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The controlled implosion of the Supertech Twin Towers in Noida, Utter Pradesh, near India’s capital New Delhi, took place in late August. The project was a collaboration between Mumbai-based Edifice Engineering and Jet Demolition.

The Apex and Cayenne towers are 103m and 97m high respectively. Source: Supplied

The successful implosion of the Apex and Cayenne towers (103m and 97m respectively) followed India’s Supreme Court ruling ordering the illegal structures to be demolished. “India is a vibrant democracy where all voices are heard and concerned citizens express their anxieties vigorously. They do not hesitate to embark on litigation to challenge big business when necessary to correct flouting of building regulations. More corrective actions are expected in future,” comments Jet Demolition director Joe Brinkmann.

The implosion of the towers follows on from the success of the two companies in their previous collaboration in January 2020, when three high-rise structures were imploded within 24 hours. “What makes Apex unique is that not only is it the tallest building ever to be imploded in India, but also one of the top 15 tallest buildings to be imploded globally,” reveals Brinkmann.

Pre-weakening of the stairways. Source: Supplied

Pre-weakening of the stairways. Source: Supplied

Close proximity to neighbouring buildings

The detailed planning and implosion preparation was especially challenging due to the close proximity of the towers to neighbouring buildings, in addition to their robust construction, able to withstand high-magnitude earthquakes. Test blasting revealed that unusually high explosive loading was required to reliably fail the shear walls. “These shear walls fell into the class of ‘highly unforgiving’ when it came to attempts at explosive-driven rupture,” explains Brinkmann.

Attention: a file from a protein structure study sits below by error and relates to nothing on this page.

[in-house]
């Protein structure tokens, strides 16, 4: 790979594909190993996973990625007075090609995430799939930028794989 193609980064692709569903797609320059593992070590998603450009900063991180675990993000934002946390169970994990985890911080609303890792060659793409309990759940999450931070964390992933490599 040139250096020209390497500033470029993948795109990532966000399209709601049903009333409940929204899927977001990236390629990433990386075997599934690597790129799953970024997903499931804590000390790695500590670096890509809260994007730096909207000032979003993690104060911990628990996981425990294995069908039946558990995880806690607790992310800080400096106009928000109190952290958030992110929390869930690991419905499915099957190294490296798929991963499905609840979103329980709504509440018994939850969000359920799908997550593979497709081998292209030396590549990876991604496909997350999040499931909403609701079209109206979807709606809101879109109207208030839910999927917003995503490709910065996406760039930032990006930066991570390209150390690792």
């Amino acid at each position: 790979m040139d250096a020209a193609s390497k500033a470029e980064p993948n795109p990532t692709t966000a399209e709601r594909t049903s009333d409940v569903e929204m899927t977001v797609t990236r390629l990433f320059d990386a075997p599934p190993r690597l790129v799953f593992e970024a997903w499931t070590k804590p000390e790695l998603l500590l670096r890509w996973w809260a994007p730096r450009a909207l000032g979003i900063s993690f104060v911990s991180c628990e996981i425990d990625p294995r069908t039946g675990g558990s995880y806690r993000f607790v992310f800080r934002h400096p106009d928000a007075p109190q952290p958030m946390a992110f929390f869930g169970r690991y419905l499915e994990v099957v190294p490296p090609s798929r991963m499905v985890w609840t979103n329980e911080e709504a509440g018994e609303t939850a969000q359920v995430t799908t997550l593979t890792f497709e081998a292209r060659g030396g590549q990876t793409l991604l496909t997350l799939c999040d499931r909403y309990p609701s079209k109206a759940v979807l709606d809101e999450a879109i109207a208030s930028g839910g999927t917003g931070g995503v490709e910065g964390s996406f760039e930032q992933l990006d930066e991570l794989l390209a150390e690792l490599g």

Due to the 3,516kg of explosives required to successfully fell the structures, the impact and potential for structural damage to surrounding buildings was a significant concern. There was heightened anxiety among authorities and stakeholders that the adjacent building at a mere 9m away, beset with structural degradation, would be further weakened and collapse from implosion-induced vibration.

Dozens of columns were strengthened, beams were back-propped, and an array of crack gauges was installed to monitor prominent structural cracks – but no movement or crack growth was induced by the implosion. Nearby buildings were draped with geotextile curtains to minimise window breakage. “Minimal superficial impact, with a small number of windows cracked, and an 8 m section of brick boundary wall to contend with after the implosion, is an extremely satisfying result,” stresses Brinkmann.

Source: Supplied

Source: Supplied

Support from local community

After decreeing that the demolition proceed rapidly, the Supreme Court remained involved in the leadup to the implosion, receiving feedback from all stakeholders and providing updated instructions as the project progressed. At peak, over 400 persons prepared the building for implosion, many of whom had families and their own residences within close proximity to the Supertech Twin Towers.

“Despite being nervous about the implosion, we were welcomed and supported by the local community, who entrusted their homes and livelihoods to us,” says Brinkmann. Prior to implosion, the surrounding structures, housing over 5,000 residents, were temporarily evacuated with the support of a 650-person police presence.

As for cleanup operations, the intention is to recycle all materials resulting from the implosion. “Over 68,000 tonnes of concrete rubble are expected to be crushed and reused, with liberated rebar sent to foundries for recycling. A large portion of the project cost is being recovered from the sale of the rebar, indicative of exactly how strong these buildings were,” points out Brinkmann. Clean-up and recycling operations are being led by Edifice Engineering, with an anticipated completion date of December 2022.

Citing the project as one of the most challenging ever undertaken by Jet Demolition, Brinkmann concludes: “Edifice Engineering and India have joined the 100m implosion club under extremely demanding conditions.”